This project studies the conditions that allows us to use analysis of variance to determine if a group of populations have a common mean. We begin with several data sets having no known underlying conditions and proceed with the study.

The following charts list the estimated city miles per gallon obtained for samples of 1993 models of cars as reported by Consumer Reports: The 1993 Cars - Annual Auto Issue (April 1993).

Population 1: Compact Cars | Population 2: Midsize Cars
Model and City MPG |

Large Cars | Vans |

The populations actually consist of all possible models and not just those listed. Before we can use ANOVA, we must verify or accept the hypothesis that the populations are normally distributed. Use the **TESTNORM** program with 8 partitions and a 0.05 level of significance to test whether or not we can accept the claim that each of these three populations is normally distributed.

If one or more of the populations is rejected as being normal, then we cannot use ANOVA. In this case, proceed to the last section below.

Suppose we have accepted the hypothesis that each population is normally distributed. Then secondly, ANOVA requires that each population have the same variance. We must therefore test various pairs of populations in order to accept or reject the hypothesis that they have a common variance. To do so, we can use the **RATFTEST** program.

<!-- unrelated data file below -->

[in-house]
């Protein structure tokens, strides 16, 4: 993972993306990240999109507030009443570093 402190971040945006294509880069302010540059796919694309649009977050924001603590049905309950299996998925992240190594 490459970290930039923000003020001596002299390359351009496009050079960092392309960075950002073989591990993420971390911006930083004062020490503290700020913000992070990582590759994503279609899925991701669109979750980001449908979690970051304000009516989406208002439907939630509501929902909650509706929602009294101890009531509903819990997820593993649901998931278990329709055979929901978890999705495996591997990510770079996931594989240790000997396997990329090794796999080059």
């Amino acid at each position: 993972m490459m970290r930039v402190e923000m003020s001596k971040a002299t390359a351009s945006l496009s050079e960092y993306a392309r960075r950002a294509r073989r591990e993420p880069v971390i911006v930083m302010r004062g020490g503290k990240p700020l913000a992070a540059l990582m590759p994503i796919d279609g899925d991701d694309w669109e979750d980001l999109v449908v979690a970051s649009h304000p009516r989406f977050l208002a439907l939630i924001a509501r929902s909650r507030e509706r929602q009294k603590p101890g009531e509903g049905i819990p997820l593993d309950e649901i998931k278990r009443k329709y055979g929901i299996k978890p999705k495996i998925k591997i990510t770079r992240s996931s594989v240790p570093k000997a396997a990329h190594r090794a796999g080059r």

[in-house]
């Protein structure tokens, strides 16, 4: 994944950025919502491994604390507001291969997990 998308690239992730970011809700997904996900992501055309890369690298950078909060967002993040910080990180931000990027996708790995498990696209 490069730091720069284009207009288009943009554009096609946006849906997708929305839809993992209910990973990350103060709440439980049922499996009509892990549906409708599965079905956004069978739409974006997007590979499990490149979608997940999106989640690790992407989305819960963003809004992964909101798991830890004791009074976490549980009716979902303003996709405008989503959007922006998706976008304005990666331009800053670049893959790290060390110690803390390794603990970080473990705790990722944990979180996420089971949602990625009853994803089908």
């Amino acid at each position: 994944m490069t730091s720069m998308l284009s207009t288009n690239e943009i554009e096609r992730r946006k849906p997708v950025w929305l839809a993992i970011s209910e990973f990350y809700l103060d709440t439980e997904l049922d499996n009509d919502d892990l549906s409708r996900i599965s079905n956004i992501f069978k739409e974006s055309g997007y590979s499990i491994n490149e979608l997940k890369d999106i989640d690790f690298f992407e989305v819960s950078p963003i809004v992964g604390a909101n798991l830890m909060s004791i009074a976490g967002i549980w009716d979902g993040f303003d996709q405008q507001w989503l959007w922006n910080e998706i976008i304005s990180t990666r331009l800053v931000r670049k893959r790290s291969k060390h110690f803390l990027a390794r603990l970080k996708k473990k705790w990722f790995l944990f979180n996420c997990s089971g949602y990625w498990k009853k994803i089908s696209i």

If X and Y represent one pair of the populations above, then we can denote the unknown variances by VarX and VarY respectively. We wish to test the hypothesis Ho: VarX / VarY = 1. If we accept the claim, then we can assume that X and Y have the same variance. Then we test another population with one of these two. We continue until we either accept that all populations have the same variance or find a pair for which we reject the hypothesis.

Compute the sample variance for each population above, and then test the hypothesis that they all have a common variance. If the hypothesis is rejected, then ANOVA cannot be used; thus, proceed to the last section.

So now the conditions of normality and common variance have been accepted. Thus, choose an appropriate level of significance and use ANOVA to test whether each population has a common mean. If you accept this hypothesis, then you can state your conclusions.

Suppose that you reject that all means are equal. Then at least one pair of populations have different means. To get an idea of which means appear to be different, you can simply look at the values of the individual sample means. Find the populations whose sample means are furthest apart. Then use the **T2MNTEST** program to test the hypothesis that the difference in means is equal to 0. If you reject the hypothesis, then you have found a pair with different means. Find all such pairs.

The required conditions for ANOVA have not been met; but we can still test whether or not each population has the same distribution. We can do so with the non-parametric Kruskal-Wallis test using the **KRUSKAL** program.

And if the Kruskal-Wallis test yields rejection of the hypothesis, then we should use the test again on various populations two at a time to determine which pairs have different distributions.

Thus if ANOVA cannot be used, then use the Kruskal-Wallis test to determine if the populations have the same distribution, or to find which pairs of populations have different distributions.

Small Cars | Sporty Cars |

Now let **Population 1** = Compact & Sporty; **Population 2** = Midsize & Vans; and **Population 3** = Large & Small.

Rework the project with these three populations.

Return to Table of Contents.